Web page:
Wait, are you talking about me? You are, aren’t you?! Um, hold on, I can make my outfit douchier: I’ll pop my collar and spike my hair more! Was my response to the blatantly obvious psychoanalysis question wrong?I was just kidding about my proudest accomplishment! My truly proudest moment was the first time I decided I wanted to work for a company that would allow me to pose shirtless at the entrance to their stores! No? Oh well, there are always more jobs on the horizon…oh crap. (Sidenote: I have just discovered that this flight takes credit card for beer, wine, and spirits. My flight attendant and I are about to become best friends.)

Not that I am alone. According to an oft quoted (on this blog) David Skorton graduation speech, only 20% of all college graduates this year have secured jobs. This is all well and good but, are we not supposed to be among the most well-educated and intelligent of the college graduates? I find it hard to believe and extremely depressing that his speech had to largely deal with the failure of Cornell University to help us secure the careers we worked so hard for. Which, is not to say I did not enjoy graduation immensely (hell, I even thought Skorton’s depressing speech was much better than our convocation speaker, David Plouff’s speech on “Uh…try to balance work and personal life, I haven’t figured it out, but you should. Oh, and we created this mess, now it’s up to you to fix it”).

As you will no doubt be able to tell from whatever picture of me goofily smiling on graduation that Shannan chooses for me, I was extremely happy. I was also pretty sure, based on what our professors were wearing, that I was graduating from Hogwarts School of Witchcraft and Wizardry: there was a warrior mage with a sword and a top hat, a supreme sorceress with a magic scepter on stage, Professor Snape, and Senator Palpatine. In retrospect, I probably should have known when I registered to take kung-fu and wound up in Defense Against the Dark Arts (Sidenote: holy god, Perkins, as I’ve decided to name my flight attendant, makes these gin and tonics strong).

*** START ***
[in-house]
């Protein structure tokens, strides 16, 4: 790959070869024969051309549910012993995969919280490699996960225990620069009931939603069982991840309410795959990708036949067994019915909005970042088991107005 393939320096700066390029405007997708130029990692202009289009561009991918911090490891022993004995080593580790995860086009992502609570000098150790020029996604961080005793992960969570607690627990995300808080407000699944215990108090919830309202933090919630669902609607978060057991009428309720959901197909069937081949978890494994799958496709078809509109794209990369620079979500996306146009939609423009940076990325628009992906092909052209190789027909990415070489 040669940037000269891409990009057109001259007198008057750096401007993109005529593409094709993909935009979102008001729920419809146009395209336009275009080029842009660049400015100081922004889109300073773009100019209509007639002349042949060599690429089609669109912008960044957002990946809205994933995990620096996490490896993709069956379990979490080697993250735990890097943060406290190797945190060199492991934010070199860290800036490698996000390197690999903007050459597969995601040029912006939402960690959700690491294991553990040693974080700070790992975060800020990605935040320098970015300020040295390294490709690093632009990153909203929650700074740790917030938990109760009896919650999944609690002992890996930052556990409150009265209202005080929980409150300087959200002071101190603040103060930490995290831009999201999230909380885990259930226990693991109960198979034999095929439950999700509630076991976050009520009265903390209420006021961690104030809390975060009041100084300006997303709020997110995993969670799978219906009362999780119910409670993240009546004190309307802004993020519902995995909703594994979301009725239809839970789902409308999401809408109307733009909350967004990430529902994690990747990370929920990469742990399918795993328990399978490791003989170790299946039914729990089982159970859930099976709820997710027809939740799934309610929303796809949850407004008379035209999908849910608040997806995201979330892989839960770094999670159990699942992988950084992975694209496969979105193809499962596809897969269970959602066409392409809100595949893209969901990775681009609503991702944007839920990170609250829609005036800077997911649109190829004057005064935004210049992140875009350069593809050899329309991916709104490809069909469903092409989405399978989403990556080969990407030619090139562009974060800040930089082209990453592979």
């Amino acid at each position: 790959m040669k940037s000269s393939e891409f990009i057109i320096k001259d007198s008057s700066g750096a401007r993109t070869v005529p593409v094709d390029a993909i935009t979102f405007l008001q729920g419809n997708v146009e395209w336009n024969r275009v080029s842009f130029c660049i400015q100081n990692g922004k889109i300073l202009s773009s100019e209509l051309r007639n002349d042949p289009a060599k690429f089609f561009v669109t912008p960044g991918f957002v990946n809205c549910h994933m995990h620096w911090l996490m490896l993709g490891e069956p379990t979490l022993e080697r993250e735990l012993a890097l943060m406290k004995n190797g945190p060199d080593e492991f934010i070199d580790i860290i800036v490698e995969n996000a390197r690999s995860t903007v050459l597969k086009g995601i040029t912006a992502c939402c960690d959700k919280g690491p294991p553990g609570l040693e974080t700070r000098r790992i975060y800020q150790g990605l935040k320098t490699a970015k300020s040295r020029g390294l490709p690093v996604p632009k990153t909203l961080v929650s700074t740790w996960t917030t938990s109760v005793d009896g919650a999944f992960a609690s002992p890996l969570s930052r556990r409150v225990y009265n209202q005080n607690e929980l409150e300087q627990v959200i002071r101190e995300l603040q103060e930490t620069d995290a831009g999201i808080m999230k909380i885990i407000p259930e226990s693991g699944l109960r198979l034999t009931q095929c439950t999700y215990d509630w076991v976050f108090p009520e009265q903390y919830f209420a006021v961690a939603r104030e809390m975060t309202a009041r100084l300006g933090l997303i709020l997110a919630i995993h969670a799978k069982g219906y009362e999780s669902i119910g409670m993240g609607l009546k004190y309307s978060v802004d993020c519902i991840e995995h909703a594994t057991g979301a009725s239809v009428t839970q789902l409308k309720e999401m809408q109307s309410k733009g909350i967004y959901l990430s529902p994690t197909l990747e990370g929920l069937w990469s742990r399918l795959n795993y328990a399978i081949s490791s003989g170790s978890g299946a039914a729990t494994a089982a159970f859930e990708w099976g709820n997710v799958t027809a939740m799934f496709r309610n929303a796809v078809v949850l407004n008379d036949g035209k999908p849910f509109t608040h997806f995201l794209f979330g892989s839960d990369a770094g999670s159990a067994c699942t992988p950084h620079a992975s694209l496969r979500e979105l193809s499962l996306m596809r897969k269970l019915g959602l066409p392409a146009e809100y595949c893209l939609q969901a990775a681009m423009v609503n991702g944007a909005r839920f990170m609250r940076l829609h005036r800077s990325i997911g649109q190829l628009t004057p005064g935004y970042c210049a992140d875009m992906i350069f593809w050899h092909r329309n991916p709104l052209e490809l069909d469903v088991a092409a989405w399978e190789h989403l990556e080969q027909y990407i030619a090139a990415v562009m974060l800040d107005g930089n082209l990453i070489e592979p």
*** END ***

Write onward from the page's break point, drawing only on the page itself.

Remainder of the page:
More telling for me than his graduation speech, was what Skorton asked me at a gala for the graduating seniors. I remember quite vividly, a man in an ill-fitting suit (come on, we know how much money you make, you can afford a tailor) comes over to my group of friends, shakes our hands, and asks each one of us what our plans are after graduation. My actual response was that I was figuring it out. What I really wanted to do, however, was punch him in the face and ask for a refund. That’s how things usually work in the real world (minus the punch to the face for asking a dumb question): if they do not deliver as promised, they provide you with a warrantee. I want a warrantee. If a Cornell Degree doesn’t provide me with a career within the next six months, I (or, in actuality, my parents) get a refund.

So, I hope this gives you a brief insight to my current state as an Ivy League graduate: elated, accomplished, an utterly jobless. I also hope that you keep coming back for more bitter, existential reflections on pre/post-graduate life. I can promise you, I’ve got some fun stories to tell…though, half of them cannot be published so, you may have to meet me in San Francisco and buy me a drink or twelve first. (Speaking of which, where did Perkins run off to? There is no way I’m dealing with screaming baby on an airplane while sober).

A presto,